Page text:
West Coast Grocery

1403 SE Stark St., 503-477-6011, westcoastgrocerycompany.com. 11:30 am-10 pm Sunday-Thursday, 11:30 am-11 pm Friday-Saturday.

Beer Aisle / The fifth generation's West Coast Grocery sells no produce, but owner Charlie Hyde's ancestors would be proud of the current agricultural products. The cozy corner bar across from Revolution Hall makes one of the finest cream ales in town, as perfect for a summer picnic as the brewpub's cubano sandwich. Hyde has hired on more history when it comes to the beer. After early stumblings—including a sexual harassment claim that cost onetime head brewer Owen Woods his job—Christian Engstrom now helms the brewhouse, bringing with him a dozen years of experience at now-defunct BridgePort Brewing. All that time making BridgePort IPA has clearly paid off: Engstrom's hoppy beers are quietly becoming some of the best in town, and we look forward to tasting more as he really gets to know this brewhouse. Parker Hall.

Modern Times Beer

600 SE Belmont St., 503-420-0799, moderntimesbeer.com. 11 am-10 pm Sunday-Monday, 4-10 pm Tuesday-Wednesday, 11 am-midnight Thursday-Saturday.

INSTAGRAM BACKDROP / There's no better place in Portland to snap a trendy photo of a hazy IPA, sweet stout, or neon-red kettle sour. A giant mural of Macho Man Randy Savage gazes toward a wall collage of comic book pages inside this cavernous taproom, just around the corner from a food window designed to look like a San Diego taco truck (if it were a lifesize piñata). For those of us without blue checkmarks on Instagram, the SoCal brand's Portland outpost can be a bit much. But if you look past the sea of perfectly dressed beer tourists (and the more obvious styles), you'll find some of the city's finest beers. I've been particularly obsessed with the lagers. If the taproom has it, try the Italian Pilsner, which marries crackery malt with perfumey modern hopping techniques—taming the face-melting flavors of Modern Times' hazy IPAs. Parker Hall.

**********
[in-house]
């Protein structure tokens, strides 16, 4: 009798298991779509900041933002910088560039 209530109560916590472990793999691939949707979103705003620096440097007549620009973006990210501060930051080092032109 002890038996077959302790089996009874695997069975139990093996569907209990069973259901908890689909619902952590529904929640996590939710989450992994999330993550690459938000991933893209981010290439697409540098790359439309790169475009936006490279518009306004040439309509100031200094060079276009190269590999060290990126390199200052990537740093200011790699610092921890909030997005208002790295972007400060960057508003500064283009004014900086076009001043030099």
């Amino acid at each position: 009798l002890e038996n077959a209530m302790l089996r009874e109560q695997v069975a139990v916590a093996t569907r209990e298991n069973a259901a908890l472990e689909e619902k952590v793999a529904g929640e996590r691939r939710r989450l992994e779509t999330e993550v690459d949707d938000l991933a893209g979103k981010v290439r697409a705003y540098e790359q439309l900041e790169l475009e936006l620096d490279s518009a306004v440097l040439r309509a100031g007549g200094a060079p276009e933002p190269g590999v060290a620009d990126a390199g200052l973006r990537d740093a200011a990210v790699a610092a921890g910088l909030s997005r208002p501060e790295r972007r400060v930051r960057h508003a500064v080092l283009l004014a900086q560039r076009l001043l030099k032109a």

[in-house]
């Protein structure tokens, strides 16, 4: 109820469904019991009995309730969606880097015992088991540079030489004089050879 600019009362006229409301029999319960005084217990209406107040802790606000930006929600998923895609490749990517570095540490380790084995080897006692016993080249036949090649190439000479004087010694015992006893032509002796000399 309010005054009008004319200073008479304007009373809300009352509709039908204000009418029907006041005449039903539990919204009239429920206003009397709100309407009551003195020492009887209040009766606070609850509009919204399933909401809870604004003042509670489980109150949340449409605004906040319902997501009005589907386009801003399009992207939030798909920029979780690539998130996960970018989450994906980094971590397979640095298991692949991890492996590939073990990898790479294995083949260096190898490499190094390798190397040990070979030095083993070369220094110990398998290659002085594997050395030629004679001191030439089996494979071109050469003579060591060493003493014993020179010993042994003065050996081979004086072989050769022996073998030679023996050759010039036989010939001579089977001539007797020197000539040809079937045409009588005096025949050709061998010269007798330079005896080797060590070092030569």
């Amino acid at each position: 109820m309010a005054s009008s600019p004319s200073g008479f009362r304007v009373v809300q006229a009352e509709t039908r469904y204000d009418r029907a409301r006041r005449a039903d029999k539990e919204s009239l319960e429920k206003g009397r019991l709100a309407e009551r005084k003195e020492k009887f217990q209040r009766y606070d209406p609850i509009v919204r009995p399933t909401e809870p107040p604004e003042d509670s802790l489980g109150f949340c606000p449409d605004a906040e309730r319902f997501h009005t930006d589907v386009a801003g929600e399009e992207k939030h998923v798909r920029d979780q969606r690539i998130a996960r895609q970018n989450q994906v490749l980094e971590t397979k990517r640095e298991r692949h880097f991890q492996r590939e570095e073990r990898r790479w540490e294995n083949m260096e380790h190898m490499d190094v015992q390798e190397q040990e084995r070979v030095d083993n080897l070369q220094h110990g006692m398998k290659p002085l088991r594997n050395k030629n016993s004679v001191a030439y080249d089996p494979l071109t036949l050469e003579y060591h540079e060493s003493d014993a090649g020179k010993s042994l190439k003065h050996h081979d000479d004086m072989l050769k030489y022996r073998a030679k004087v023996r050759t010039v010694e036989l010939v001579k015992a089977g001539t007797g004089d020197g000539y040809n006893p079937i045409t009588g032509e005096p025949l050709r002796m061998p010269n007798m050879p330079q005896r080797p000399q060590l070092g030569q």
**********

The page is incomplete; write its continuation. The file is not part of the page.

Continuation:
Cascade Brewing Barrel House

939 SE Belmont St., 503-265-8603, cascadebrewing.com. 1-10 pm Sunday-Monday, 1-11 pm Tuesday-Thursday, noon-midnight Friday-Saturday. 7424 SW Beaverton-Hillsdale Highway, 503-296-0110. Noon-9 pm Sunday, 11:30 am-9 pm Monday-Tuesday, 11:30 am-10 pm Wednesday-Friday, Noon-10 pm Saturday.

Pucker Up / Most serious beer drinkers have made up their minds about sour beer by now, but even the stodgiest stout stans and chin-stroking lagerheads should have a special place in their hearts for the pioneering sours poured at Cascade. The fruited, barrel-aged beverages that owner Art Larrance made his name on require plenty of time to reach perfection, and considering Cascade began working its magic over 15 years ago, it's safe to say this head start still gives it a serious advantage over souring projects less focused breweries have taken on in the meantime. The tap lists at both locations offer a dazzling array of produce, like Kentucky Peach, a tart mixture of wheat and quad ales aged with the stone fruit, or Sang Royal, a sharp and fragrant red ale aged in a barrel with Oregon pinot noir grapes. Be sure to peruse the list of bottles available for onsite consumption—this is where you can usually find variants of the kriek that put Cascade on the map when The New York Times named it the best of its kind in the country. Pete Cottell.